Trends in health care spending for immigrants in the United States

Jim P. Stimpson, Fernando A. Wilson, Karl Eschbach

Research output: Contribution to journalArticle

42 Scopus citations

Abstract

The suspected burden that undocumented immigrants may place on the U.S. health care system has been a flashpoint in health care and immigration reform debates. An examination of health care spending during 1999-2006 for adult naturalized citizens and immigrant noncitizens (which includes some undocumented immigrants) finds that the cost of providing health care to immigrants is lower than that of providing care to U.S. natives and that immigrants are not contributing disproportionately to high health care costs in public programs such as Medicaid. However, noncitizen immigrants were found to be more likely than U.S. natives to have a health care visit classified as uncompensated care.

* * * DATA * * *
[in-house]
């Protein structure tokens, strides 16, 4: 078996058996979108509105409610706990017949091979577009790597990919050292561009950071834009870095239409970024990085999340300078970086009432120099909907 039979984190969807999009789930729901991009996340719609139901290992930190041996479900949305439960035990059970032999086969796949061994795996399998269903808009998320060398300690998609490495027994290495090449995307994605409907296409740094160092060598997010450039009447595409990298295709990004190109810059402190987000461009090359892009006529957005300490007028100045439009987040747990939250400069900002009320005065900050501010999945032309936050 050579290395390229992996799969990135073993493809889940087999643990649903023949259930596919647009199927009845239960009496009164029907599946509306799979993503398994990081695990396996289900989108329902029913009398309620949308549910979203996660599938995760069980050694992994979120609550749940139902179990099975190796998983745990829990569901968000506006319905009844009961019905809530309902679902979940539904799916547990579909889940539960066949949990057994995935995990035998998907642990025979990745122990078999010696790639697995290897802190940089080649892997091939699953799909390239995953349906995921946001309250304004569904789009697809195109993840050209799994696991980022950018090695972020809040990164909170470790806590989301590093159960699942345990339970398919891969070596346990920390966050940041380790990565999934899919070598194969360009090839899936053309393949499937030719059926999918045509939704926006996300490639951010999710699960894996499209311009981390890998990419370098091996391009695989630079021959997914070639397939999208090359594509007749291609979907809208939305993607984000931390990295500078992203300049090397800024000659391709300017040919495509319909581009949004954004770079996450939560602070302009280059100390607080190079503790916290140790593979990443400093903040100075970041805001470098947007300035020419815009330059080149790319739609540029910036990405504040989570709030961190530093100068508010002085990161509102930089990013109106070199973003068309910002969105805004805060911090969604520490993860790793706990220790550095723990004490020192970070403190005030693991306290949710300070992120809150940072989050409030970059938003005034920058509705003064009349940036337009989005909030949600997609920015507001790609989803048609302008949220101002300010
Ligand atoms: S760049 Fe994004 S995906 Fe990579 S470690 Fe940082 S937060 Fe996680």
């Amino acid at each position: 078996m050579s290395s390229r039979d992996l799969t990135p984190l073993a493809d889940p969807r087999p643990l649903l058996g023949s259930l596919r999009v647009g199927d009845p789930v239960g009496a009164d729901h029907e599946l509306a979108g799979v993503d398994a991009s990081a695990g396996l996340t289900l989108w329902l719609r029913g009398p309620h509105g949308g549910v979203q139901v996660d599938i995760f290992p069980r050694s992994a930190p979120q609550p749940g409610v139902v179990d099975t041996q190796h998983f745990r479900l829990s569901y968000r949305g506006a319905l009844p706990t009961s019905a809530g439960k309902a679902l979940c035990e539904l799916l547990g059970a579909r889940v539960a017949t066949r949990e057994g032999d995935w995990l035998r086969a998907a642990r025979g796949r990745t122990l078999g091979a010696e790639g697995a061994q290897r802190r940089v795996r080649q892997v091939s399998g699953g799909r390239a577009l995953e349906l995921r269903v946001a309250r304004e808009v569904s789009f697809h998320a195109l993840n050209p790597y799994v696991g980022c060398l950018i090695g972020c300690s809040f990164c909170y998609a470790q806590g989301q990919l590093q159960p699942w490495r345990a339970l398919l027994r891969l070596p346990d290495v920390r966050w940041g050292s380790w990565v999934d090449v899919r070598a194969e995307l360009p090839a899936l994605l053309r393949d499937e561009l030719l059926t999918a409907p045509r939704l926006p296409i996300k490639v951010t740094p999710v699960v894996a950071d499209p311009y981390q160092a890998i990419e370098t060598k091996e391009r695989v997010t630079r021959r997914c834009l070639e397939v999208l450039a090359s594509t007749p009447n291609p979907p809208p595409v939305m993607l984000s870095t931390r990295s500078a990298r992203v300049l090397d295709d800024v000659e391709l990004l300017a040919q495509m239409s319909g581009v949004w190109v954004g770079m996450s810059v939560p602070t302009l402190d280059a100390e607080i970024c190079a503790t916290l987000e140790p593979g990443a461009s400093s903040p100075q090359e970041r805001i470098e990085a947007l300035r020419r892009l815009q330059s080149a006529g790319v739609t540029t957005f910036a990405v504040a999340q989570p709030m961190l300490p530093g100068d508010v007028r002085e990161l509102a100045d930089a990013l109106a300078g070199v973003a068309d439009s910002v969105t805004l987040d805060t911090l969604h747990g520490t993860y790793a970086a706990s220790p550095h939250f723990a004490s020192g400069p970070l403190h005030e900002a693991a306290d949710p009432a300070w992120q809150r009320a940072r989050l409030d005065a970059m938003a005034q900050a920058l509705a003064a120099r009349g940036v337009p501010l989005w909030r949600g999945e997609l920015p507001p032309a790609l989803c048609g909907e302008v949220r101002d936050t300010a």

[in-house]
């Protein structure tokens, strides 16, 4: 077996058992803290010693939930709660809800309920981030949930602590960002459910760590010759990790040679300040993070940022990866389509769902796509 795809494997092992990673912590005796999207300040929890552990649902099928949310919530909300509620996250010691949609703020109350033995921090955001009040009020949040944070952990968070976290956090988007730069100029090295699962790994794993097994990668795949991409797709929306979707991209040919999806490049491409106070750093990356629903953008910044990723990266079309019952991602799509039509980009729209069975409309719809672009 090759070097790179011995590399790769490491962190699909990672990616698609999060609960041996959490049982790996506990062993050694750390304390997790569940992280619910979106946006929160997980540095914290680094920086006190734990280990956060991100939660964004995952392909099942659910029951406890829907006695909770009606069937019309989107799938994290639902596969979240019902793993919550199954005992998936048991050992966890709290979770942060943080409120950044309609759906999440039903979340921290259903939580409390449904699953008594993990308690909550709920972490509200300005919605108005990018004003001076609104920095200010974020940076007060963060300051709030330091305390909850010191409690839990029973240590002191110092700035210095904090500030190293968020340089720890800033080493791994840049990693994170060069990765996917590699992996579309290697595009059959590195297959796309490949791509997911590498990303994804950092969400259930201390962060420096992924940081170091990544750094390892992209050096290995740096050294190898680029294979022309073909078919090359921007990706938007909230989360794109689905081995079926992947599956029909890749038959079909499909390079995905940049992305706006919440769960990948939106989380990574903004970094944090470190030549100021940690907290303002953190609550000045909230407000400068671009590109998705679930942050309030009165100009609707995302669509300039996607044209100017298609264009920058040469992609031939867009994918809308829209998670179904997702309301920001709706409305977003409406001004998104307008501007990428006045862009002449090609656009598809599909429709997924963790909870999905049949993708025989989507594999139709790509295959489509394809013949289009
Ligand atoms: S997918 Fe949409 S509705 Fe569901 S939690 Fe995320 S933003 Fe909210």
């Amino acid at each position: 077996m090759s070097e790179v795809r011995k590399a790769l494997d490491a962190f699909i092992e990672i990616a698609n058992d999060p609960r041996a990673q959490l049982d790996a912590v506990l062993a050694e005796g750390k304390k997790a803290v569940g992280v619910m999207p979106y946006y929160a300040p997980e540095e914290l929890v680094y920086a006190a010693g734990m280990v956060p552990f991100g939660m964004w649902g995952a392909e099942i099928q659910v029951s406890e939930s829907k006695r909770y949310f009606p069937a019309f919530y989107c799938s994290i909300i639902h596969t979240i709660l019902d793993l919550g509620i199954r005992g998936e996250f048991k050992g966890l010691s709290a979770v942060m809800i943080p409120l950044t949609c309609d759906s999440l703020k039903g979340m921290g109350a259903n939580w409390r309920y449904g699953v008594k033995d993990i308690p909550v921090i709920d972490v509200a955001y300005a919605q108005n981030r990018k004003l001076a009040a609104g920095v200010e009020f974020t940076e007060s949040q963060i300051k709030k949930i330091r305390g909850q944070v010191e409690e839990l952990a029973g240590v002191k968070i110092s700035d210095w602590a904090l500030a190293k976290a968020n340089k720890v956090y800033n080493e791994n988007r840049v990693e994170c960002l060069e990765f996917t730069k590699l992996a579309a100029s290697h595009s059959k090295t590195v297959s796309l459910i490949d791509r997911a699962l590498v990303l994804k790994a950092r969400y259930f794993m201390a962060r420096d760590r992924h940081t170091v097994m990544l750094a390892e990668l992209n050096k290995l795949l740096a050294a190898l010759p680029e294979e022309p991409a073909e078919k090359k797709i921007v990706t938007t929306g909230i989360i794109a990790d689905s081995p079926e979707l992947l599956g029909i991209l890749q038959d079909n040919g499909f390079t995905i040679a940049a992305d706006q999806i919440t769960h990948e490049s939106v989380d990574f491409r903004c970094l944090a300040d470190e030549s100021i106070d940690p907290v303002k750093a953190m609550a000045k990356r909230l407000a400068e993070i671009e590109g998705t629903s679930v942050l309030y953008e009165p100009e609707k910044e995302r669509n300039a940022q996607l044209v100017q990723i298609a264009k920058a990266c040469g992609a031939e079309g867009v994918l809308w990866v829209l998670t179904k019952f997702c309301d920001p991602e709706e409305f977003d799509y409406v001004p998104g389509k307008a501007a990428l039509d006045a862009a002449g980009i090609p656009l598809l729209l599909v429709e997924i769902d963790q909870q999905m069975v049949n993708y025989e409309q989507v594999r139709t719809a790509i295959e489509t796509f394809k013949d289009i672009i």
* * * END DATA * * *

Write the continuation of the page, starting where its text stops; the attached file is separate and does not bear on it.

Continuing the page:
Original languageEnglish (US)
Pages (from-to)544-550
Number of pages7
JournalHealth Affairs
Volume29
Issue number3
DOIs
StatePublished - Mar 1 2010

ASJC Scopus subject areas

  • Health Policy

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